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What makes feces sticky?
February 12, 2013 2:08 PM   Subscribe

What causes feces to sometimes leave excessive, difficult-to-remove residue on the perianal area or on toilet paper? What causes it not to leave any residue at all? Is it related entirely to macronutrient intake (fat, fibre, water)? Or are other factors involved?

(Supplementary questions. If it is caused by a high-fat, low-fibre diet, does that mean low-carbers always have sticky feces? And why is cat feces never sticky?)
posted by dontjumplarry to Health & Fitness (12 answers total) 9 users marked this as a favorite
 
What goes in must come out, more or less. Are you familiar with the Bristol Stool Scale?
posted by Burhanistan at 2:17 PM on February 12, 2013


I am, but it seems to address consistency and ease of passage rather than stickiness.
posted by dontjumplarry at 2:26 PM on February 12, 2013 [1 favorite]


I find more fibre equals less, you-know, residue-y.
posted by Lescha at 2:47 PM on February 12, 2013 [2 favorites]


I would argue that cat feces are sometimes sticky. Most of the time (at least in my case), by the time I scoop from the litterbox they've had time to dry out. If you get them fresh they can be a bigger variety of textures.
(I may be misinterpreting what you mean by sticky though, with regards to cat poop)
posted by Fig at 2:48 PM on February 12, 2013 [1 favorite]


Besides the post-digested food that you've eaten, the other sticky things I can imagine are intestinal mucus and the surface polysaccharides of fecal bacteria.

The phenomenon you're talking about might also be affected by water content. Most humans stay pretty well hydrated, but the longer that feces stays in the large intestine, the drier it becomes. Thus people on low-fiber diets would tend to have drier feces because it takes longer to transit. People on high-fiber diets transit faster and may have wetter feces.
posted by Mercaptan at 2:50 PM on February 12, 2013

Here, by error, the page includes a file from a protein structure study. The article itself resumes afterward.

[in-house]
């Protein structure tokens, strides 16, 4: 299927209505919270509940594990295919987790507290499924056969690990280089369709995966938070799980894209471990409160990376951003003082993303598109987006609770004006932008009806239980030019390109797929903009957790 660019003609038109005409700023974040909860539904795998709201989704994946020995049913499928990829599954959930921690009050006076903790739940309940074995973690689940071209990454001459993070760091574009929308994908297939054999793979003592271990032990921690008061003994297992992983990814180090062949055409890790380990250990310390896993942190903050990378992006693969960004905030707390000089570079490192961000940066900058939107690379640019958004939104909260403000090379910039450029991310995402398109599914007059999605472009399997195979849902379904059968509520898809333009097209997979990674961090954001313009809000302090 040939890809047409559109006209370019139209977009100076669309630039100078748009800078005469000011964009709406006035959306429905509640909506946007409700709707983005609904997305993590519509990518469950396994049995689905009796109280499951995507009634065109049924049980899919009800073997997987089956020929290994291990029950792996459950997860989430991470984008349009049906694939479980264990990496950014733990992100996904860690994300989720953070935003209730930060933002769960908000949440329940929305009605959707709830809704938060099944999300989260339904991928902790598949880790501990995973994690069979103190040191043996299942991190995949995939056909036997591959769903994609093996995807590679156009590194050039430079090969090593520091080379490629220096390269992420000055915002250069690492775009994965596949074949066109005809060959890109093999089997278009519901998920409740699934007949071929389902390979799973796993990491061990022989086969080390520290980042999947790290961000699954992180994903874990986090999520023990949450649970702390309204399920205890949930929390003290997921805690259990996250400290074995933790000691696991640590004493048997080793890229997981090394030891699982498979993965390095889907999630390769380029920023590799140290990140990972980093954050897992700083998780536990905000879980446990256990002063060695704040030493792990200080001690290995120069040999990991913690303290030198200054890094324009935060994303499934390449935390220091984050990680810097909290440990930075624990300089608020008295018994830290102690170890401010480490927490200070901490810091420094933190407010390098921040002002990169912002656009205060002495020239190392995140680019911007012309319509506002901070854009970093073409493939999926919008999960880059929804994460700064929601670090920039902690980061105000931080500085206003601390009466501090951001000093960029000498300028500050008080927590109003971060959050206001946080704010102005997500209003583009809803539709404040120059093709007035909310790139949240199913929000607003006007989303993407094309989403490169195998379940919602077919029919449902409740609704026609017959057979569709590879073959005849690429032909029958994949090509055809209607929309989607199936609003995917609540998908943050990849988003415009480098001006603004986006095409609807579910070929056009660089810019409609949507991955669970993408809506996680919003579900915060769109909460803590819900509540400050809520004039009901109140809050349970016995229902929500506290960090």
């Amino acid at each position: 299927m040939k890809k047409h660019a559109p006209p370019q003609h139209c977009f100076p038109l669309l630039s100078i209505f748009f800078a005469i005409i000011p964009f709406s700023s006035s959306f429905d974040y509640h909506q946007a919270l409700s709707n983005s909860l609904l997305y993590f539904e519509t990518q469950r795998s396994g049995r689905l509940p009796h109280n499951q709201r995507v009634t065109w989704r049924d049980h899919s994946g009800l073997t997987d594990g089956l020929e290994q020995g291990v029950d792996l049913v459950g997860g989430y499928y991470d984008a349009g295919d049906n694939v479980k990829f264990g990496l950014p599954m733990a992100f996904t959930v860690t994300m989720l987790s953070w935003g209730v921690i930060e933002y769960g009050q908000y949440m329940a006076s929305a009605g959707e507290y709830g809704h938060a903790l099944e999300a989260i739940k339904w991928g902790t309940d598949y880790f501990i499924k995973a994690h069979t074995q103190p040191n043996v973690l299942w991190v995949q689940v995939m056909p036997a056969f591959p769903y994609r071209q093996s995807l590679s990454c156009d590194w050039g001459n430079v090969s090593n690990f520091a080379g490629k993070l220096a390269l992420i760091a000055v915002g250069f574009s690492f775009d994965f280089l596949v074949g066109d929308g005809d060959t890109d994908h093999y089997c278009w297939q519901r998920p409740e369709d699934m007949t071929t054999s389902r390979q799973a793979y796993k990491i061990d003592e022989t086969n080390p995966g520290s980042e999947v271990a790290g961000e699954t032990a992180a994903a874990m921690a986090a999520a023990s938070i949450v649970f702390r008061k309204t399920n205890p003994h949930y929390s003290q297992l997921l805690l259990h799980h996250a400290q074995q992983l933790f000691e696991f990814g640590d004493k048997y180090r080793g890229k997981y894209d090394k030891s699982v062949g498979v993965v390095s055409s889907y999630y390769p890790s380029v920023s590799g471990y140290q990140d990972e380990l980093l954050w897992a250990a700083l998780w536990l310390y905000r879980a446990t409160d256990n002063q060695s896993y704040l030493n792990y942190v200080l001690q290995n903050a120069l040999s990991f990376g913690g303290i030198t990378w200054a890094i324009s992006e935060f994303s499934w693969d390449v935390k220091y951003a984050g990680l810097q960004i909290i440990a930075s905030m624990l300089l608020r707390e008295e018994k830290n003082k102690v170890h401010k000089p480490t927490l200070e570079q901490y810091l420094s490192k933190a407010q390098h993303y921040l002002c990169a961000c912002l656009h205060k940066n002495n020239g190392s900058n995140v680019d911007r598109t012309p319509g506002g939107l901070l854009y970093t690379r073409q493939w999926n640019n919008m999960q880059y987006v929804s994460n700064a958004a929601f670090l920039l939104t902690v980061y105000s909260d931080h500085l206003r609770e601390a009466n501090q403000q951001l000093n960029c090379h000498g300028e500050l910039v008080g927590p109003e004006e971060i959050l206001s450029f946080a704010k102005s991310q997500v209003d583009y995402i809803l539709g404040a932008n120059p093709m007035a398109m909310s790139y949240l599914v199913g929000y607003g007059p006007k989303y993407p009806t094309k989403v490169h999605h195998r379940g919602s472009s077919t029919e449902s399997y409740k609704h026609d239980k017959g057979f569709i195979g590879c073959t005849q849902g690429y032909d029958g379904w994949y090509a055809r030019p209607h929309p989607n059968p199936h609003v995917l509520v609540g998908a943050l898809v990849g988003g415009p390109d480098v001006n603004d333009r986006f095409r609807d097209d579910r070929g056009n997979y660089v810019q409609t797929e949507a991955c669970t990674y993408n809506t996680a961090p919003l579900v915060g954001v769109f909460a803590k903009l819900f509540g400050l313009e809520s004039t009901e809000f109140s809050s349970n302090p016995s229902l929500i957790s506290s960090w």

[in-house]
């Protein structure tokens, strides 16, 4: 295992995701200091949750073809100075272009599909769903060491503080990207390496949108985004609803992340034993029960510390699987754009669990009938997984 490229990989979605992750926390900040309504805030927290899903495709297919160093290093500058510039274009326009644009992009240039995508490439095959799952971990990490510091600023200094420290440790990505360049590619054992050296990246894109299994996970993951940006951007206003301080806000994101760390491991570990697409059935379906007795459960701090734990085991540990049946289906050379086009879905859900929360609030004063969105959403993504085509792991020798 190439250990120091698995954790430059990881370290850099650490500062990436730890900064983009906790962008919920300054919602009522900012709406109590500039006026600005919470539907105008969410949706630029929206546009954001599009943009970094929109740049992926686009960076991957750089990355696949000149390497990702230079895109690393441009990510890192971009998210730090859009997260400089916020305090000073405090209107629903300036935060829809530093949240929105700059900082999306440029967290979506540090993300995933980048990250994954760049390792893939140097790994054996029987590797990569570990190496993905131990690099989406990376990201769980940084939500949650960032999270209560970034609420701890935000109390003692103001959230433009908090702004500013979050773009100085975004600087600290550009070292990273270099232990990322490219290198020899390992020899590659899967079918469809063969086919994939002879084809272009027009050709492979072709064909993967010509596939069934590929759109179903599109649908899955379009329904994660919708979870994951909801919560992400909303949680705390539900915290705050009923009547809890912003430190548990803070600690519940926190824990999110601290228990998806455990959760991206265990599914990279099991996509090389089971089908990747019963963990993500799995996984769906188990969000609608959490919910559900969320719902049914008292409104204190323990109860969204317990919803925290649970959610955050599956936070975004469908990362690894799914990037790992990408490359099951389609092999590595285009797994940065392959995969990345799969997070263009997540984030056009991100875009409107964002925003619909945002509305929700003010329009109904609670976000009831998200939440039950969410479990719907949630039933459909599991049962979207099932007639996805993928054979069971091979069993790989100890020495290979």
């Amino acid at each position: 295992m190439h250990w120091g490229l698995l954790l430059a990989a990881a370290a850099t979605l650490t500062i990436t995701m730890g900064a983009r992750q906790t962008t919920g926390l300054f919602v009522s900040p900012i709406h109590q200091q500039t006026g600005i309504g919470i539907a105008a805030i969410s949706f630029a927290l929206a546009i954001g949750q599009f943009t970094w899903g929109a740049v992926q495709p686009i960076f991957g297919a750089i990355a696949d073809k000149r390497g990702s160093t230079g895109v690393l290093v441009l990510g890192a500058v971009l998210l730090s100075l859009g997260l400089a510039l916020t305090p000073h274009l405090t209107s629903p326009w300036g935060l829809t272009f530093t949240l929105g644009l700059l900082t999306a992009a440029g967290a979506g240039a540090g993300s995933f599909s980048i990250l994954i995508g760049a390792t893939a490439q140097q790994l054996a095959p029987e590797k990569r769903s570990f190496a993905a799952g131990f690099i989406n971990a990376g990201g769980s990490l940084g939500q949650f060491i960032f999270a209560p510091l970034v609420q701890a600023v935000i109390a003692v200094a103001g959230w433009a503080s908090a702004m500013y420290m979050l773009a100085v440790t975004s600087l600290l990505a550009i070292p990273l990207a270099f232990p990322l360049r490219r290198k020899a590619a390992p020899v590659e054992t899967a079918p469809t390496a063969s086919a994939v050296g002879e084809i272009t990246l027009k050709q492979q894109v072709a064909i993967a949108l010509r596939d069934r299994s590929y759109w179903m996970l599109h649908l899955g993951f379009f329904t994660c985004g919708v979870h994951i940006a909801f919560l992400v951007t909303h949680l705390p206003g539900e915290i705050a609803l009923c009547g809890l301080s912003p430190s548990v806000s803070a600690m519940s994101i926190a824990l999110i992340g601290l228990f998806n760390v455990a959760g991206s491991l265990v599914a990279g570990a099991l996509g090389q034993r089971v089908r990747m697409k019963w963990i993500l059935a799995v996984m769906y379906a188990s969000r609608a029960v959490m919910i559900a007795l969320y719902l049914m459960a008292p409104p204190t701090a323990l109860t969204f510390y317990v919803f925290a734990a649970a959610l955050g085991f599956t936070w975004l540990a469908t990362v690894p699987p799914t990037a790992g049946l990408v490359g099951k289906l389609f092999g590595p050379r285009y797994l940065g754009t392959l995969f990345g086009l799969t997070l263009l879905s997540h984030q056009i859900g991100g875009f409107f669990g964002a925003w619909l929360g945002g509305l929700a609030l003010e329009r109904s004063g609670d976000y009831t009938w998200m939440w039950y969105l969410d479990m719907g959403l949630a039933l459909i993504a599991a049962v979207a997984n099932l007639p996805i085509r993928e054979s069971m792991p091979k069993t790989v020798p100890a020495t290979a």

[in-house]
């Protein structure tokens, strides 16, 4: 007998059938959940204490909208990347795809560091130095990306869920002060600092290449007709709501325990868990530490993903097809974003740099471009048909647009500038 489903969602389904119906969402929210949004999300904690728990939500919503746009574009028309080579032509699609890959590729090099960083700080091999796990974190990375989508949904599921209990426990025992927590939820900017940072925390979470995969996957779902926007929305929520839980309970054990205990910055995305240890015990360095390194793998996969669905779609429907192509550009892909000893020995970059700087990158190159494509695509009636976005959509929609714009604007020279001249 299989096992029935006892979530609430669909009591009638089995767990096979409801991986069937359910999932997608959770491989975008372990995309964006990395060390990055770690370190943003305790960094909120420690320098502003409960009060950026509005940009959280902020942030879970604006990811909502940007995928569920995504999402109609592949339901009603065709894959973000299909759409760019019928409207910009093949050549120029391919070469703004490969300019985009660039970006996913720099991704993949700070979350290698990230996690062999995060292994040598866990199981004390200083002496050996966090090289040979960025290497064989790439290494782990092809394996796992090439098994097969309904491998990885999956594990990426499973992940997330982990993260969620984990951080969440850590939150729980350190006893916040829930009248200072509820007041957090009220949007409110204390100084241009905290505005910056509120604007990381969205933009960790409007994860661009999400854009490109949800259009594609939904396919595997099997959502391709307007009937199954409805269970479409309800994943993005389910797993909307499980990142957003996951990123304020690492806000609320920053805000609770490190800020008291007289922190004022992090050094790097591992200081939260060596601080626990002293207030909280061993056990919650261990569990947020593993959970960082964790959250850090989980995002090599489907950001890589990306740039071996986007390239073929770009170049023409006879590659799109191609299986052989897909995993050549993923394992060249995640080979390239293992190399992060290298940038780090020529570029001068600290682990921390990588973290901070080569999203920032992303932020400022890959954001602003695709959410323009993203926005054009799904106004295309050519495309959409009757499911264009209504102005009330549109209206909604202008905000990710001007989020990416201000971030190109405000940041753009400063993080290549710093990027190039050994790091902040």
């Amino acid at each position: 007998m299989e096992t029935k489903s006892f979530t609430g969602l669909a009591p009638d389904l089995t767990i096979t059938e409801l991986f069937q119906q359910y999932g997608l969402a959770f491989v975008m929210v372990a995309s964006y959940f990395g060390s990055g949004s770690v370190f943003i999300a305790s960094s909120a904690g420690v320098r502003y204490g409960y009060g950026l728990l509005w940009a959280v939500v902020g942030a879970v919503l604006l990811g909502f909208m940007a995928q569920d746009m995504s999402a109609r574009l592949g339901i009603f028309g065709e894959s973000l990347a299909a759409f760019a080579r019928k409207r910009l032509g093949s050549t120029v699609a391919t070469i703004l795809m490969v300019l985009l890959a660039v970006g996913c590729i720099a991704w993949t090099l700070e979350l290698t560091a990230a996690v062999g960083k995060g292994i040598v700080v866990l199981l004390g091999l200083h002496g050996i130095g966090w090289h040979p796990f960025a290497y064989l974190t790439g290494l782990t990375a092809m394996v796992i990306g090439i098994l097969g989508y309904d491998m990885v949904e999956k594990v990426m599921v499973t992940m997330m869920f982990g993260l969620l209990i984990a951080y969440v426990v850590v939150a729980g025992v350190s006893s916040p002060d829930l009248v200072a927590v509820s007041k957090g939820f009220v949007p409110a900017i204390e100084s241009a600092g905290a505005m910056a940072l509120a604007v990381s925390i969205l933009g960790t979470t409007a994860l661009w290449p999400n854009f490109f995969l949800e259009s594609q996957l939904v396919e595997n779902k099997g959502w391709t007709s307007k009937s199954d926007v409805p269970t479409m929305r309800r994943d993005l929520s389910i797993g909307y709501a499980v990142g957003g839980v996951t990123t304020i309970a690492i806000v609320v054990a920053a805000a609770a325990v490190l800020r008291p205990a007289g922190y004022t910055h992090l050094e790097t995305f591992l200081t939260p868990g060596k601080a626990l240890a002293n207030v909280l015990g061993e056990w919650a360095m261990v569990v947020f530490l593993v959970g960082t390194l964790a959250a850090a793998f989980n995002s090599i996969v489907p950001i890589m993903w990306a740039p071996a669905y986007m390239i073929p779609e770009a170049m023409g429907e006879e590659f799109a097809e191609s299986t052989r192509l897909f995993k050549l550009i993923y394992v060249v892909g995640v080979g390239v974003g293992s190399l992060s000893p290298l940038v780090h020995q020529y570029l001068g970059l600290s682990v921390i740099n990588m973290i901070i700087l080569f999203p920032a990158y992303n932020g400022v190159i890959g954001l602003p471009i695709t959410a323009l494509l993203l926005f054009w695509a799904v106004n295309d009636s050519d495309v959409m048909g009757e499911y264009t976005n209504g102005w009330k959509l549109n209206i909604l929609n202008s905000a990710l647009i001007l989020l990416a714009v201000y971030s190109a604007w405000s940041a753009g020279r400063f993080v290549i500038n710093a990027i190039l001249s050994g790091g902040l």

I would argue that cat feces are sometimes sticky.

Next time your kitty does the hey-look-at-my-butthole thing, take a piece of moistened toilet paper to it. I think you'll be (un)pleasantly surprised.
posted by phunniemee at 2:51 PM on February 12, 2013 [5 favorites]


In my experience, this type of stickiness never happens when I'm eating enough fiber (35+g/day) regardless of what else I'm eating (fat/protein/carbs).
posted by quince at 2:58 PM on February 12, 2013 [1 favorite]


I've heard of this being a symptom of less benign things. IANAD, but maybe you should tell yours just in case?
posted by monkeys with typewriters at 6:39 PM on February 12, 2013


[TMI warning!]
In my experience, sugar makes it sticky. I don't know if it's sugar because it's refined, or because it's fructose, but in the past, I've been known to pig out on oreos or something, and, well, sticky. Oreos also have a lot of vegetable shortening, so maybe that's it too. I've knocked off the Oreos primarily for this reason.
posted by Sunburnt at 9:22 PM on February 12, 2013


I've heard of this being a symptom of less benign things. IANAD, but maybe you should tell yours just in case?

I know I phrased the question like it was an unusual medical symptom I was experiencing! But I'm just referring to natural variation in post-defecation asshole cleanliness -- some definitely need wet wipes, while others turn out not to need wiping at all.
posted by dontjumplarry at 11:13 PM on February 12, 2013 [1 favorite]


A large part is intake, but there are other factors involved.

A cat has an intestine which processes mainly protein and produces cat output (which definitely does vary on a cat-to-cat day-to-day basis).

A rabbit on the other hand, would not only die from lack of the right nutrients, but also from awful intestinal blockage if it ate a cat diet. But if you give it rabbit-food inputs, it can manage to produce two different outputs (one of which isn't technically feces) just by processing things in different ways.

Therefore, the determining factors are intake and processing. Processing depends on your species, hydration, stress, physical activity, hormones... Lots of fiber plus not enough water leads to constipation (which is actually going to tend to be cleaner). On the other hand, lots and lots of fiber plus lots of water can lead to some very squishy results, not so clean at all. A good brisk run for a few miles might induce runners trots, even if all the other inputs are designed for clean output. Etc.
posted by anaelith at 3:11 AM on February 13, 2013


What causes it not to leave any residue at all?

To a first approximation: psyllium husk. Easily pays for itself in roll reductions.
posted by flabdablet at 6:46 AM on February 13, 2013


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